New norms sc backs right to education -


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New norms sc backs right to education -

  1. 1. New norms for schools as SC backs Right to EducationDhananjay Mahapatra & Himanshi Dhawan, TNN Apr 13, 2012, 12.02AM IST (The SC directed schools,…)NEW DELHI: With the SupremeCourt throwing its full weight behindthe Right of Children to Free andCompulsory Education Act, 2009,(better known as the Right toEducation Act or RTE Act), thecomposition of students in schoolsas well as the economics of running 1
  2. 2. schools will undergo dramaticchanges.The apex court upheld the constitutional validity of the Act anddirected all schools, including privately-run schools, irrespective ofthe board they are affiliated to, to admit from this academic year(2012-13) at least 25% students from socially and economicallybackward families. These students will be guaranteed freeeducation from class I till they reach the age of 14.This means the nature of the classroom will change. Until now,several schools were holding a separate shift for students frompoor families after the main school was over. Under the RTE Act,they will have to induct these students in the main class - in otherwords, 25% of every class will have students from socially andeconomically disadvantaged families.While many educationists feel the resultant social integration willmake education more meaningful, the reaction of some expensiveschools as well as of some parents hasnt been positive. Also, theneed to give free education to 25% students is expected toincrease the expenditure of schools, which is likely to lead toanother round of fee hikes. 2
  3. 3. The schools will get a subsidy from the government for giving freeeducation (65% of the subsidy will come from the Centre and 35%from states), but the subsidy is not expected to meet the full cost.The government subsidy will be based on the expenditure perstudent in government schools or Kendriya Vidyalayas, whilemany private schools spend (or at least, charge as fee) muchmore.According to estimates, the government spends Rs 3,000 perchild per year for primary education. The Centre has given statesthe freedom to implement its own grants and aids, but manystates are financially broke and the grants vary from state to state.For instance, Delhi gives about Rs 1,200 per child per month,while Haryana doesnt give any aid to schools. Someeducationists said that now private schools would have to hikefees as 75% of the class would have to pay for the 25% studentsadmitted under the RTE Act.Reacting to the Supreme Court order, HRD minister Kapil Sibalsaid, "I am very happy that the court has set all controversies atrest. One of the biggest controversies was on whether the 25%reservation applies to private schools or not... that controversyhas been set to rest." 3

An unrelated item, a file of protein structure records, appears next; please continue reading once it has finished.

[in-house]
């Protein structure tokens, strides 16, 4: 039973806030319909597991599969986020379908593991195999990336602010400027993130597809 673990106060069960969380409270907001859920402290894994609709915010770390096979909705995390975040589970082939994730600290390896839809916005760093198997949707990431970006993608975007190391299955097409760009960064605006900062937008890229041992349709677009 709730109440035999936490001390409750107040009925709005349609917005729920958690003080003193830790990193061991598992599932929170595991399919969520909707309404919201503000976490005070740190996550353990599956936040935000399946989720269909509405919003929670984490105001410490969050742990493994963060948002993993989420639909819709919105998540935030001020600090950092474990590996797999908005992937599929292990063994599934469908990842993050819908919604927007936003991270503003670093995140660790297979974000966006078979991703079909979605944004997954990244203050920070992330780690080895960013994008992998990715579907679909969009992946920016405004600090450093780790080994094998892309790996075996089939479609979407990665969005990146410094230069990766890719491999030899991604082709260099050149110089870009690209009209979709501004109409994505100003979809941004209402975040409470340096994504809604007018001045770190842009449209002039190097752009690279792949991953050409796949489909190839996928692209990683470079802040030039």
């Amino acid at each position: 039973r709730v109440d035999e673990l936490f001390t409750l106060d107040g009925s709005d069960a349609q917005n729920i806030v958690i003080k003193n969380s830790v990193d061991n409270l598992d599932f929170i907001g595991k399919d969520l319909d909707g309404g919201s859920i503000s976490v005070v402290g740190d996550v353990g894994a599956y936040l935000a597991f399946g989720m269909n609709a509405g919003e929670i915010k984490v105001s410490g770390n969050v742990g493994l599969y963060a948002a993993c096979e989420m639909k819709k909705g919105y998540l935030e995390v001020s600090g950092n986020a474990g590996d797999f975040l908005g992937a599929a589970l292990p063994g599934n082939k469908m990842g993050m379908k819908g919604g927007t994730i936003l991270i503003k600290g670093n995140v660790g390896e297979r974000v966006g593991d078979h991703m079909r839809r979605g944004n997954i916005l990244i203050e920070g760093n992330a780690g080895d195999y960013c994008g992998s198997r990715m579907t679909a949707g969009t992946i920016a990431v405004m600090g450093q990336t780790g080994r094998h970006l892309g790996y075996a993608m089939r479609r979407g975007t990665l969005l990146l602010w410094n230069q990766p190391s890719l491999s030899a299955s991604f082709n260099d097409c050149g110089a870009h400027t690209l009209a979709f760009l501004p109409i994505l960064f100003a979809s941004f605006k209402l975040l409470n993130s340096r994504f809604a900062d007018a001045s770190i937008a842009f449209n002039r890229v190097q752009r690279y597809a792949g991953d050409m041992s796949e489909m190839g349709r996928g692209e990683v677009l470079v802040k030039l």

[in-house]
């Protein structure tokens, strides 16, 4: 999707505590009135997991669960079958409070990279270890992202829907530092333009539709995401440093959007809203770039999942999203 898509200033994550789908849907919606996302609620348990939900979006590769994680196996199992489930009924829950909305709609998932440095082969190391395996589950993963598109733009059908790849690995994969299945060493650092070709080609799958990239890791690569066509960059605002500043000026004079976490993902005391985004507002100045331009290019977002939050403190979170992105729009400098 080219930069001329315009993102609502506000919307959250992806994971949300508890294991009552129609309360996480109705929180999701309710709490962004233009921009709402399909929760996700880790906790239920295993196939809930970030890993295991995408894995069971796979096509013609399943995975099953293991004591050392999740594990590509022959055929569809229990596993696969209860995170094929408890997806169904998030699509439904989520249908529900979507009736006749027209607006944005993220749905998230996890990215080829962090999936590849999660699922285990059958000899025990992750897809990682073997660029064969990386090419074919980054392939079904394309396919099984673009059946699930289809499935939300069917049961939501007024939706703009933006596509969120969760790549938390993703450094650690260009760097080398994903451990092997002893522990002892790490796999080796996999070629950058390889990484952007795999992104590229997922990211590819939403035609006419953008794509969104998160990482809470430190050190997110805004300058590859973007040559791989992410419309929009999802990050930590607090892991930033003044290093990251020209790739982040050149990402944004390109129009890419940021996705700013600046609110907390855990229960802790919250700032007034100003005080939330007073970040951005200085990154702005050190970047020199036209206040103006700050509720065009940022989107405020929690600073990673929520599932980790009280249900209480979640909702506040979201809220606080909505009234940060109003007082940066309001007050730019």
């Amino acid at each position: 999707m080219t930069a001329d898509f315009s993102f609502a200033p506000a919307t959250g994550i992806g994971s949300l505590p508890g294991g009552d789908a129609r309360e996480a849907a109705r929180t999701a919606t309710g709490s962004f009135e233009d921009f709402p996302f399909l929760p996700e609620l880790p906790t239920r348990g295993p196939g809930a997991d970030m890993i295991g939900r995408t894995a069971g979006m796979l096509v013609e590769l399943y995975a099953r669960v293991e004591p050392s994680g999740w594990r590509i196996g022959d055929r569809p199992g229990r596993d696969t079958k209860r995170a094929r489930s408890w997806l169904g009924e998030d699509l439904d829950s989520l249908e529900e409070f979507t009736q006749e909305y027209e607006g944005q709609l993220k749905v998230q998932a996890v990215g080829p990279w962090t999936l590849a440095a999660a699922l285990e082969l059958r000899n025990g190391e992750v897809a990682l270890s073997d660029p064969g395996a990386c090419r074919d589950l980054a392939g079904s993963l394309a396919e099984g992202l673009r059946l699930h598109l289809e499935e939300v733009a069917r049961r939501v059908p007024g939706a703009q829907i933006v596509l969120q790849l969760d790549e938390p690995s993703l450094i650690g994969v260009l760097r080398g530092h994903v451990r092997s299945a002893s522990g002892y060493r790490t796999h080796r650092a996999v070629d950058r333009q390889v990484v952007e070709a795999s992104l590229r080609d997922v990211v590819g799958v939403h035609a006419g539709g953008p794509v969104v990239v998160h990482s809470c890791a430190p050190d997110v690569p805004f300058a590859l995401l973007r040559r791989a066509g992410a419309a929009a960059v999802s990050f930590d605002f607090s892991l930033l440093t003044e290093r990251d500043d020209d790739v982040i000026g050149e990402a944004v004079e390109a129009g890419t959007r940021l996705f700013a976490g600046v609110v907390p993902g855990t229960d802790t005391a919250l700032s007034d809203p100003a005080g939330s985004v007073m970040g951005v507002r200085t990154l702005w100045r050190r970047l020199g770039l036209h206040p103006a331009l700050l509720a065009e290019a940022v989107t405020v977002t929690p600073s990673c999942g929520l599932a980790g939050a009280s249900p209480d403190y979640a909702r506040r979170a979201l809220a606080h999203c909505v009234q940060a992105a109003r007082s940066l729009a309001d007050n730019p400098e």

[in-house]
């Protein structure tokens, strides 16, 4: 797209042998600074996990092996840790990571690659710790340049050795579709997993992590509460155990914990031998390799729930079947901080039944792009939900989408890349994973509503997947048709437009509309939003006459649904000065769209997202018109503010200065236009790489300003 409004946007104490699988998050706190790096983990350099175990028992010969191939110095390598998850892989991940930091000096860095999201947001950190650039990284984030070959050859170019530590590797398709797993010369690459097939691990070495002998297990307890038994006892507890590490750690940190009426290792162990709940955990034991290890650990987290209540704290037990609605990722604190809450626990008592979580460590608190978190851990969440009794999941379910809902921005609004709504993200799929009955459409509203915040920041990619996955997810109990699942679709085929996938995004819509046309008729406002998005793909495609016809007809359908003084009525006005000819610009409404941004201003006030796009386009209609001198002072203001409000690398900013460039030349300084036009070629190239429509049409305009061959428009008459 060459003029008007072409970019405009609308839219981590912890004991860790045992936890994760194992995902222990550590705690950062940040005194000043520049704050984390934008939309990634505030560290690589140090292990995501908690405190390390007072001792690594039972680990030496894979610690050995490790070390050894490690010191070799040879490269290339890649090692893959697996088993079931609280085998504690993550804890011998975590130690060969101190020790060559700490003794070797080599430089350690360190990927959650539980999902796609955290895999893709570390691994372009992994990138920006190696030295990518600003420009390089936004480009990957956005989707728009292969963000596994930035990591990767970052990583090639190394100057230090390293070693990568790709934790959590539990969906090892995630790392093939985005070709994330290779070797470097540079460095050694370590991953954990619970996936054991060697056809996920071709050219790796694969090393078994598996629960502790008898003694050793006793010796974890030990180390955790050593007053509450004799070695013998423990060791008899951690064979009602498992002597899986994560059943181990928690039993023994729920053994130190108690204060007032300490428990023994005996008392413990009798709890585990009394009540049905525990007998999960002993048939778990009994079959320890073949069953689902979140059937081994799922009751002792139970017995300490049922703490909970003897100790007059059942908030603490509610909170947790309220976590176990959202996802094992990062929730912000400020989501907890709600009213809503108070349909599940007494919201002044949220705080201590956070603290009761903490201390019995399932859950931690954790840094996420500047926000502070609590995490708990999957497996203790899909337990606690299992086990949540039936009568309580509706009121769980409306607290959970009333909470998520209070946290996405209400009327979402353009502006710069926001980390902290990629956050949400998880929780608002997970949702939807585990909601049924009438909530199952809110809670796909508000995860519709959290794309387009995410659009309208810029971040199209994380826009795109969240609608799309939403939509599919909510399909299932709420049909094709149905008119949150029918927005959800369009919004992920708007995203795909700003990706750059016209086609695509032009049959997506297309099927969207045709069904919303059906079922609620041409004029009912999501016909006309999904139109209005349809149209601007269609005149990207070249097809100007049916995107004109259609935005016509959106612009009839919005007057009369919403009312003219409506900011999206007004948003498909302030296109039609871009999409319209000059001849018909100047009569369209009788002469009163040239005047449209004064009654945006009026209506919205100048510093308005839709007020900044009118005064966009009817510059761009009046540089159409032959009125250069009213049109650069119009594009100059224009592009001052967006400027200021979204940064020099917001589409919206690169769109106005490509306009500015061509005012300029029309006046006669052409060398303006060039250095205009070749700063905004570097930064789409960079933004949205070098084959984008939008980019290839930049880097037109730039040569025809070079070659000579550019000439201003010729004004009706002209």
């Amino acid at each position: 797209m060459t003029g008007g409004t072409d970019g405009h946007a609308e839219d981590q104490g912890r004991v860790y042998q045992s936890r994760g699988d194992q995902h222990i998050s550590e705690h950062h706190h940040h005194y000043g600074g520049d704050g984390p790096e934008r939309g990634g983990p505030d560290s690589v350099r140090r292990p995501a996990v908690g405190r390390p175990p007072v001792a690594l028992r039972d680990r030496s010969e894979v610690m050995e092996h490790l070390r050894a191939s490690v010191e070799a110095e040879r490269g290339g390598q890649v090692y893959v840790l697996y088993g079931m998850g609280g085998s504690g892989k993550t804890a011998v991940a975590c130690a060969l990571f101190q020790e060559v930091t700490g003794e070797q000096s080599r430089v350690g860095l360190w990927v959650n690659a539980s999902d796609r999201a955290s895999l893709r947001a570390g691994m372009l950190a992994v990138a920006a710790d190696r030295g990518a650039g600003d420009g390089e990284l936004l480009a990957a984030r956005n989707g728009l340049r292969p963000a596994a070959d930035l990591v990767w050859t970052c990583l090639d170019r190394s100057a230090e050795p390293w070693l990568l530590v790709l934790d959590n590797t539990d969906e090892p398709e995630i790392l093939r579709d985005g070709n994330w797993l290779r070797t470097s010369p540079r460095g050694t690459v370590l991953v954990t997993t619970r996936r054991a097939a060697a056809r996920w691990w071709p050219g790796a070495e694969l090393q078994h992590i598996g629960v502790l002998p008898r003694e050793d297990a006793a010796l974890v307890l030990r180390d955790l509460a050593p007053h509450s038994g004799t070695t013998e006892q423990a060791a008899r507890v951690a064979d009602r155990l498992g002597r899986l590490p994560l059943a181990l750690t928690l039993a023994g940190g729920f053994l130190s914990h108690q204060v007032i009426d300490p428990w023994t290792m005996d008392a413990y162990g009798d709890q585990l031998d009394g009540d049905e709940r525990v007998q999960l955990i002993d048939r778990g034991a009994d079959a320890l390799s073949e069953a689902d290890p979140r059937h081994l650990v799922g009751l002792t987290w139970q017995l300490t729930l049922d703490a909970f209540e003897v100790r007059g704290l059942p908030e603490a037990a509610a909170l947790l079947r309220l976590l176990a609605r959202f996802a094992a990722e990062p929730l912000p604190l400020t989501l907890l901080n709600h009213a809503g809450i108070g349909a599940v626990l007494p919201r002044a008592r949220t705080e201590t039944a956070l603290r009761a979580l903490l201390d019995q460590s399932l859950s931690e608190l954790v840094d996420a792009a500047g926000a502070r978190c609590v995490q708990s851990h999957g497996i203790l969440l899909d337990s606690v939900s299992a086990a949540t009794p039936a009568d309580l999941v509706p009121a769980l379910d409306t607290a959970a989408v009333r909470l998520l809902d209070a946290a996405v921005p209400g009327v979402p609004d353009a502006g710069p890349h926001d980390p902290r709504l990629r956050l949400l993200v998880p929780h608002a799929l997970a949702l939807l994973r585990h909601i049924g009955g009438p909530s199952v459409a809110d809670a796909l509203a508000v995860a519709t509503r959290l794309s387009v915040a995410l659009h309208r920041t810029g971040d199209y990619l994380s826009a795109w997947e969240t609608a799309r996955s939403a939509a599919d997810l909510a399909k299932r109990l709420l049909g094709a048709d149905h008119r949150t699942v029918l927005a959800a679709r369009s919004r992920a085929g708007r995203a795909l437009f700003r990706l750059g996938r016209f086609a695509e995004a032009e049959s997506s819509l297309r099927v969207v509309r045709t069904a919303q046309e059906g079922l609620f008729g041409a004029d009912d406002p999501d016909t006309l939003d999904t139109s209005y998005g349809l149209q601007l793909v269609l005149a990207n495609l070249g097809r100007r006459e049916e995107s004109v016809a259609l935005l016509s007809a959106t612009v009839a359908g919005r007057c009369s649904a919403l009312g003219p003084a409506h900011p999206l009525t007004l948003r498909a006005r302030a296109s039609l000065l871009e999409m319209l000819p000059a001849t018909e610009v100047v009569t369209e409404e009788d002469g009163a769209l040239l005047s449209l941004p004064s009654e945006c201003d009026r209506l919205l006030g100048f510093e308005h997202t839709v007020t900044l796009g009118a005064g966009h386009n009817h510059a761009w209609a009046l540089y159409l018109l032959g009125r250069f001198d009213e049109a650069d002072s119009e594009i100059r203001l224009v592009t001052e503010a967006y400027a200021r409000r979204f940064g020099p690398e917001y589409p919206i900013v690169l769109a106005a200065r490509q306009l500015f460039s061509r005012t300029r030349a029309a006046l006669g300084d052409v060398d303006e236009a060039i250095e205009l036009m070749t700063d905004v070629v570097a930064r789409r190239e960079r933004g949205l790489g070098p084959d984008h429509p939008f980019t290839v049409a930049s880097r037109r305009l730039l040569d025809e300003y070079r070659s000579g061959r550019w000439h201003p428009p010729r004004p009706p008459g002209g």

4. 4. The court has, however, sought a clarification from thegovernment on applicability of RTE Act to boarding schools andorphanages as the legislation applied only to day scholars. "Toput the matter beyond doubt, we recommend that appropriateguidelines be issued under Section 35 of the 2009 Act clarifyingthe above position," the bench headed by Chief Justice S HKapadia said.According to 2007-08 statistics quoted by the Supreme Court, outof the 12,50,755 schools imparting elementary education in India,80.2% were government run, 5.8% private aided and 13.1%private unaided. Of these, 87.2% of the schools were located inrural areas.According to RTE activist Kiran Bhatty, former nationalcoordinator for the monitoring of the RTE, several violations hadcropped up recently, including non-compliance of the 25% quotafor economically weaker sections. Other violations includedrunning two shifts instead of integrating students in the class andconducting admission tests.While National University of Planning and Administrations vicechancellor R Govinda did not rule out initial "turmoil", he said 4
  5. 5. some "restructuring" on the part of government and privateschools was necessary. He added that there was an increasing"ghettoisation of schools" that will now be discouraged. "The fullimpact will be seen in 7-8 years when the composition of thestudent community will change," he said.Madarsas and institutions of vedic learning will continue to beoutside the ambit of the Act as the HRD ministry has declaredthem as institutions of religious instruction rather than educationalinstitutions as described under the RTE.WILL FEES RISE?What is RTE?Free school education up to age of 14 for students from socially &economically backward familiesDoes RTE apply to all schools?Yes, even private, convent schools, irrespective of the board.Only madrasas & Vedic schools exemptWhat age group does RTE apply to?To children from age 6 to 14, or from Class 1 to 8Will there be a fee hike? 5
  6. 6. Most probably as govt subsidy wont meet full cost of providingfree education to 25% studentsWill students from poor families be in same classroom?Yes. RTE says these students must be integrated in the mainclassroomCan teachers hold private tuitions?RTE says that no teacher can take private tuitionsFEATURED ARTICLESTHE TIMES OF INDIA© 2012 Bennett, Coleman & Co. Ltd. All rights reserved 6